Many times, I’ve seen multiple configuration files managed as a link to an external file (the configSource attribute in the Web.config file), and those links changed before publishing a project. I wasn’t satisfied with that practice, so I explored how to transform the Web.config file during every build, not just the publishing one. Luckily, there is an option but requires editing files manually. In addition to customizing a build, I’ve also learned how to add custom publish actions.

Web.config transformation

If your project doesn’t have the transformation files yet (upgraded solution) or you added new build configurations, open your project in Visual Studio, right-click the existing Web.config file, and select Add config transform. This will create config files for existing solution configurations (e.g. web.Debug.config and web.Release.config).

The main problem with an XML transformation is that it happens on the “web publish” step only, and you can’t have it setup for the build (via Visual Studio IDE, that is). Doing a little study on the MSBuild project file reveals you can set it up on the build by calling TransformXml (Microsoft.Web.Publishing.targets) directly, and only by editing the project file.

Now, right-click on the project, select Open folder in file explorer, and edit your .csproj (assuming it’s a C# project) file.

Find a portion of the file with following:

<!-- To modify your build process, add your task inside one of the targets below and uncomment it. 
       Other similar extension points exist, see Microsoft.Common.targets.
  <Target Name="BeforeBuild">
  </Target>
  <Target Name="AfterBuild">
  </Target>
  -->

Now move AfterBuild outside the comment, and add your TransformXml task:

<!-- To modify your build process, add your task inside one of the targets below and uncomment it. 
       Other similar extension points exist, see Microsoft.Common.targets.
  <Target Name="BeforeBuild">
  </Target>
  -->
  <Target Name="AfterBuild">
    <TransformXml Source="Web.Default.config" Transform="$(ProjectConfigTransformFileName)" Destination="web.config" />
  </Target>

You can see that I used Web.Default.config as the source (add Web.Default.config as a copy of web.config to the project). In the Web publish process MSBuild uses your web.config and transforms it to a web.config in the temp folder - but we want to have web.config modified right where our project is.

So, this is how my files are organized:

  • Web.Default.config - a master file that contains web config default code,
  • Web.XY.config - transformation files. and
  • web.config - this file will always be generated, so don’t modify it.

It can take a while to get used to having web.config changed on every build, as a single character difference (even blank space) can trigger source code management tools, but this is superior to changing configuration files manually as you can:

  • Have your build configuration remembered by the Visual Studio IDE (saved in .suo), so several team members can work with different settings automatically, and
  • Have publish have its own configuration build - web.Staging.config, and web.Production.config.

Obviously, a NuGet package can write to the config file and overwrite your generated file settings, so track those changes and manually add them to Web.Default.config.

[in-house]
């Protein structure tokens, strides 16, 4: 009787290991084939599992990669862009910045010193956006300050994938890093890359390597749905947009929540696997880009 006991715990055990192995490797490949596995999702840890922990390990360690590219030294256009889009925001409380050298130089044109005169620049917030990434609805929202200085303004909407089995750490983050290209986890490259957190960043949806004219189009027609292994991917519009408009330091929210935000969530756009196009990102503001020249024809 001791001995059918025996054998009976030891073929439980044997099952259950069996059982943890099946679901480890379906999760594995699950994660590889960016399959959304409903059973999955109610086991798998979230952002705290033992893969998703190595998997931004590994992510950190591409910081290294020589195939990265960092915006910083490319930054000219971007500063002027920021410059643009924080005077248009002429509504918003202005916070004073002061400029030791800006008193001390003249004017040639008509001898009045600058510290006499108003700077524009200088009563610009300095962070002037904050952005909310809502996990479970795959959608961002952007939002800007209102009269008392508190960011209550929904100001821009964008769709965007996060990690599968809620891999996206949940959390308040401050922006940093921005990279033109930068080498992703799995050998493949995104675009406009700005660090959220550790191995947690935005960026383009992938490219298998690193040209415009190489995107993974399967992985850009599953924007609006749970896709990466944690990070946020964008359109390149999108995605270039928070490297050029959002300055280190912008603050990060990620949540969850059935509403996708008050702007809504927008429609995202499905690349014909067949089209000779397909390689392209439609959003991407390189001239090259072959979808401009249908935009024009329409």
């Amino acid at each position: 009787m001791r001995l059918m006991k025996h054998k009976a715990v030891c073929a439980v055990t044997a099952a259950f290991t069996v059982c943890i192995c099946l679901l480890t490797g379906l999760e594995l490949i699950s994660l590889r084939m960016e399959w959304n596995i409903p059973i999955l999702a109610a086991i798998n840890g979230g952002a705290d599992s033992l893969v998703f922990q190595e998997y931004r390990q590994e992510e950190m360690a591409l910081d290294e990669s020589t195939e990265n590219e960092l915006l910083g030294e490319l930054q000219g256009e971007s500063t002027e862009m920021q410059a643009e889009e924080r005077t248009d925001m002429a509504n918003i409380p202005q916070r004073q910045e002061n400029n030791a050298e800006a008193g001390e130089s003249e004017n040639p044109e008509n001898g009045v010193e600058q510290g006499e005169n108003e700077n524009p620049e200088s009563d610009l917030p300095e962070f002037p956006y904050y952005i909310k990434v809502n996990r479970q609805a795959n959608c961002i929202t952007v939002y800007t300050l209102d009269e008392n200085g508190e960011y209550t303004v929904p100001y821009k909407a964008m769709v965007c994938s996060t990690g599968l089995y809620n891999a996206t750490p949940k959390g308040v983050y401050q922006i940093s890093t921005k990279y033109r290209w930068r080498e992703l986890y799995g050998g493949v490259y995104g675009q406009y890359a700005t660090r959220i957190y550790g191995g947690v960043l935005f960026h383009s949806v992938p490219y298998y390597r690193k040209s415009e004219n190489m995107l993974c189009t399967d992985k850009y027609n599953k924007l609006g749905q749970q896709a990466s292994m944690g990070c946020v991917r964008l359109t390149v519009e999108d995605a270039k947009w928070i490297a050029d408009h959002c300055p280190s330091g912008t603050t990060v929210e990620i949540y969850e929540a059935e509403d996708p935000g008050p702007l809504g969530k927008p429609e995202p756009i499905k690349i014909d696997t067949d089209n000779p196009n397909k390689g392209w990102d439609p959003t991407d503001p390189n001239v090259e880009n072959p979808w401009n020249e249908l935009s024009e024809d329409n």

You can ignore changes to the file using:

  • git update-index --assume-unchanged "web.config"
  • git update-index --no-assume-unchanged "web.config"

Custom publish actions

If you are using publish to FileSystem like I am, the usual step after the publish is to package the files using 7zip (I know there’s a Publish to package option that does the same thing). There’s no way to do this using Visual Studio IDE, so again, we must resort to editing files manually. If we open our .pubxml publish profile file, we can see that it’s an MSBuild file, and we can add our custom code to it.

<?xml version="1.0" encoding="utf-8"?>
<Project ToolsVersion="4.0" xmlns="http://schemas.microsoft.com/developer/msbuild/2003">
  <PropertyGroup>
    <!-- ... settings ... -->
  </PropertyGroup>

    <!-- ADDED -->

  <Target Name="CustomAfterCopyAllFilesToSingleFolderForPackage">
    <PropertyGroup>
      <CurrentDate>$([System.DateTime]::Now.ToString(dd-MM-yyyy-hh-mm-ss))</CurrentDate>
      <Publish7zDir>$([System.IO.Path]::GetFullPath('$(publishUrl)\'))</Publish7zDir>
    </PropertyGroup>
    
    <Message Text="7zipping files..." Importance="high"/>
    
    <Exec ContinueOnError="True" Command="&quot;c:\Program Files\7-Zip\7z.exe&quot; a -r &quot;$(Publish7zDir)\$(CurrentDate).7z&quot; &quot;$(MSBuildProjectDirectory)\$(_PackageTempDir)\*.*&quot;" />
    
    <Message Text="7zipping done." Importance="high"/>

  </Target>
  
  <PropertyGroup>
    <OnAfterCopyAllFilesToSingleFolderForPackage>
      $(OnAfterCopyAllFilesToSingleFolderForPackage);
      CustomAfterCopyAllFilesToSingleFolderForPackage;
    </OnAfterCopyAllFilesToSingleFolderForPackage>
  </PropertyGroup>

</Project>

This simple action executes after OnAfterCopyAllFilesToSingleFolderForPackage, and that’s the last event we can attach to FileSystem publish.

The benefit of using web.config transformation during the build is that you can easily switch between different configurations without worrying about committing unwanted settings that affect other people on the project. Custom publish actions provide a way to program any custom action to be done at the end of the publish process.

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